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Intense fracturing and fracture sealing induced by mineral growth in porous rocks

Abstract : Mineral precipitation in the pores of a rock may exert a force, which is called crystallization pressure. This process has been studied experimentally and results bring a new look on the way fractures may develop and seal in natural systems. Cylindrical core samples of porous limestone and sandstone were left for several weeks in contact with an aqueous solution saturated with sodium chloride, at 30 or 45 °C, under axial normal stress in the range 0.02-0.26 MPa. The fluid was allowed to rise in the core samples by capillary forces, up to a controlled height where evaporation and precipitation occurred. The uniaxial deformation of the samples was measured using high-resolution displacement sensors. The samples were characterized using computed X-ray tomography, allowing therefore imaging in 3D the intensity and localization of the damage. Two kinds of damage could be observed. Firstly, small rock fragments were peeled from the sample surface. Secondly, and more interestingly, fracture networks developed, by nucleation of microcracks at the interface where evaporation occurred, and propagation to the free surface. Two families of fractures could be identified. A first set of sealed fracture parallel to the evaporation front is directly induced by crystallization pressure. A second fracture network, perpendicular to the evaporation front, accommodates the first set of fractures. An analytical model where fluid flow is coupled to evaporation, vapour transport, and localization of mineral precipitation explains the shape of this fracture network.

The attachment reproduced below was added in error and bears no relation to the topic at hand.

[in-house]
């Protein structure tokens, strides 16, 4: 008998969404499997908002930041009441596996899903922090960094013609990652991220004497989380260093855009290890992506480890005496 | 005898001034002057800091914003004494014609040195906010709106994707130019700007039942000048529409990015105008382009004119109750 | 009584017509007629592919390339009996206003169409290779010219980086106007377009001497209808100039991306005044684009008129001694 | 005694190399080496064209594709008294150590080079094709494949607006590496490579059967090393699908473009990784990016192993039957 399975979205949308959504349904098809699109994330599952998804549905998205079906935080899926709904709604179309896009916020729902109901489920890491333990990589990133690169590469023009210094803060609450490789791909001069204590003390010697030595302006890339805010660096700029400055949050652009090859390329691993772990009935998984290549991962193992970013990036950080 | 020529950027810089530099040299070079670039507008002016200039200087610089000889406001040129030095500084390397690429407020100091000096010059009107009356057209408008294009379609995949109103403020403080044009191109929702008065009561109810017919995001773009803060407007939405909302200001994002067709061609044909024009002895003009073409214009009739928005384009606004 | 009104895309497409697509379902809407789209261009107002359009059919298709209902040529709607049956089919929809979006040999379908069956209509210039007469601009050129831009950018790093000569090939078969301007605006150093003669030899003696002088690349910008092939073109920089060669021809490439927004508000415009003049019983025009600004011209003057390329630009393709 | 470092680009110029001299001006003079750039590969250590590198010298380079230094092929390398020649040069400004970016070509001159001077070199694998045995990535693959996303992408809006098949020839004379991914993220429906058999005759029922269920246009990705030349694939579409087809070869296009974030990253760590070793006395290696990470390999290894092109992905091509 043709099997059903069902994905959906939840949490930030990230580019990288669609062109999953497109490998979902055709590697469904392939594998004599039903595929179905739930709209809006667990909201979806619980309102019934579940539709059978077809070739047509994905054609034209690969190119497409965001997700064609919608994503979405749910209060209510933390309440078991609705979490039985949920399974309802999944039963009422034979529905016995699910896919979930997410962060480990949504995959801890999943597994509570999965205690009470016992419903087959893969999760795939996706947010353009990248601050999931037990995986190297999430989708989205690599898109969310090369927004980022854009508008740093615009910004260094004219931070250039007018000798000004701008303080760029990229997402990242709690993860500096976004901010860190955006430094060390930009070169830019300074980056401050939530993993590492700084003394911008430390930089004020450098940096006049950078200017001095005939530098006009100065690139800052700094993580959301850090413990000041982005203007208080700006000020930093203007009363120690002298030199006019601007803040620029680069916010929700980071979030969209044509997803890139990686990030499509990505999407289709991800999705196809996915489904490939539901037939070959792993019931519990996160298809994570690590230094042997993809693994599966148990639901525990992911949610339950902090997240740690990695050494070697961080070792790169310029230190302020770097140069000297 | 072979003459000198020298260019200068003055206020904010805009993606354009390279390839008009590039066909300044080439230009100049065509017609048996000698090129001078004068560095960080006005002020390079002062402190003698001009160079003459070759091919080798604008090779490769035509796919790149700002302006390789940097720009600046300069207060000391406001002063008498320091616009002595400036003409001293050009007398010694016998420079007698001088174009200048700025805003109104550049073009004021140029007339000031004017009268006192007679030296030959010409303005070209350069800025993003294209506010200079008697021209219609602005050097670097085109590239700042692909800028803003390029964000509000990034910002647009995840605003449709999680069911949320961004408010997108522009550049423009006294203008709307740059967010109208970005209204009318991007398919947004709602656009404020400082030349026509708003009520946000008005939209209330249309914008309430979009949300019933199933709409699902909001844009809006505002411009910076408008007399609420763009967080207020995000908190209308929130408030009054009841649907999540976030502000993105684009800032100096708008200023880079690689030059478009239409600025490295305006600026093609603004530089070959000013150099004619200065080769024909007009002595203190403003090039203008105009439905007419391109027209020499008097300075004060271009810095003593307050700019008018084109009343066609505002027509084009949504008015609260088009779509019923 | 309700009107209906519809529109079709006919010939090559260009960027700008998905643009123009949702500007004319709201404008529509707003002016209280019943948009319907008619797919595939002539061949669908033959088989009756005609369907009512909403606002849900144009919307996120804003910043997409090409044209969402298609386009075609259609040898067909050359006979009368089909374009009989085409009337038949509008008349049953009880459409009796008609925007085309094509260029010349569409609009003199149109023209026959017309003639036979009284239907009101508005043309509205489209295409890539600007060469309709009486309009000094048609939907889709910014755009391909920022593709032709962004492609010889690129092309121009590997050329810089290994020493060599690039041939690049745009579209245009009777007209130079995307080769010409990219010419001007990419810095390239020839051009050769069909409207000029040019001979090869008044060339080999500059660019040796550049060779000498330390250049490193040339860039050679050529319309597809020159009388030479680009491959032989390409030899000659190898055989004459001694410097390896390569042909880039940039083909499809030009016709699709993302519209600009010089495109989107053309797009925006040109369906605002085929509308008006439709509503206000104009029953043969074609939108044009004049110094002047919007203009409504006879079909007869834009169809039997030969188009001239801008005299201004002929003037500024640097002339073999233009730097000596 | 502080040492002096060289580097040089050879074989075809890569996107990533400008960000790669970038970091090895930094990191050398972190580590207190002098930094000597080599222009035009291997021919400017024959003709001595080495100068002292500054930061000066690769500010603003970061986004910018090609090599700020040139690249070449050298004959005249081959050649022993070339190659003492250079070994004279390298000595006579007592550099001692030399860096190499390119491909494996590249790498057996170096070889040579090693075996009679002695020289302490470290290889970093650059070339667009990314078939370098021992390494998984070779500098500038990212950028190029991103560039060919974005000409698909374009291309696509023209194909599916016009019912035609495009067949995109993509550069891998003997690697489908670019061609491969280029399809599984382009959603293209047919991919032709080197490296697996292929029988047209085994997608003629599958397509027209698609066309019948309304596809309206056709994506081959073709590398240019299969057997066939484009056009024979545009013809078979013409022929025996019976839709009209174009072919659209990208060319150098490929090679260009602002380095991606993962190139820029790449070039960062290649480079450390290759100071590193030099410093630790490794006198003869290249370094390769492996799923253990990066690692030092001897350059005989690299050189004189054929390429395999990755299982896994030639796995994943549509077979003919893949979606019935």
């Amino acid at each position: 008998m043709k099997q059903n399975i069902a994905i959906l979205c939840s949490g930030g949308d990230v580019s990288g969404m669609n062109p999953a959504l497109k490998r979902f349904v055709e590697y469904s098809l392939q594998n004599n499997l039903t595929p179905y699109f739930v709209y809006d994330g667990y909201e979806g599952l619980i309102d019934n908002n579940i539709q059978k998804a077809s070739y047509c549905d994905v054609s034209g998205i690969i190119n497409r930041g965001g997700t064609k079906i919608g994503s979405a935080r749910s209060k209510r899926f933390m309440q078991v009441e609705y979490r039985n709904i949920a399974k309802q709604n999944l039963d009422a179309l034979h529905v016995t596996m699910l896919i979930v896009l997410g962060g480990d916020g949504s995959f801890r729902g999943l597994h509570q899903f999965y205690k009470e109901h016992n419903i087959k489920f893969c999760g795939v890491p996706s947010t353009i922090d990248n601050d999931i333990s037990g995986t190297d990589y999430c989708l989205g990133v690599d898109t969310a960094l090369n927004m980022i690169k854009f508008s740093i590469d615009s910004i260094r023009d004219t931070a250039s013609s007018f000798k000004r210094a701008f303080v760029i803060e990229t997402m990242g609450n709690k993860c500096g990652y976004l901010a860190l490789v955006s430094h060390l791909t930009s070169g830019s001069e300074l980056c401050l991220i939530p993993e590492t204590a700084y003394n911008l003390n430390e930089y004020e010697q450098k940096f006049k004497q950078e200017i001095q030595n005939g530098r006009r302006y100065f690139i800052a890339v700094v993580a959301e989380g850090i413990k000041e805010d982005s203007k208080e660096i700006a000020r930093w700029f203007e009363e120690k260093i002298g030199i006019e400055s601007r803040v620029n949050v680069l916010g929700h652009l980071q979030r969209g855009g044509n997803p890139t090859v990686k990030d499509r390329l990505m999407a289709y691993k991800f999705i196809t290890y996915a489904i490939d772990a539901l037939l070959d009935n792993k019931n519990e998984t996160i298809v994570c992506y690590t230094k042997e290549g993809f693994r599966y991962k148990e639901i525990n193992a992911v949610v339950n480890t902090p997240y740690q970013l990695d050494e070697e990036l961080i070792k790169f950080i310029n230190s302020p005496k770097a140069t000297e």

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Submitted on : Monday, December 20, 2010 - 3:51:36 PM
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Catherine Noiriel, F. Renard, Mai Linh Doan, Jean-Pierre Gratier. Intense fracturing and fracture sealing induced by mineral growth in porous rocks. Chemical Geology, Elsevier, 2010, 269 (3-4), pp.197-209. ⟨10.1016/j.chemgeo.2009.09.018⟩. ⟨insu-00548832⟩



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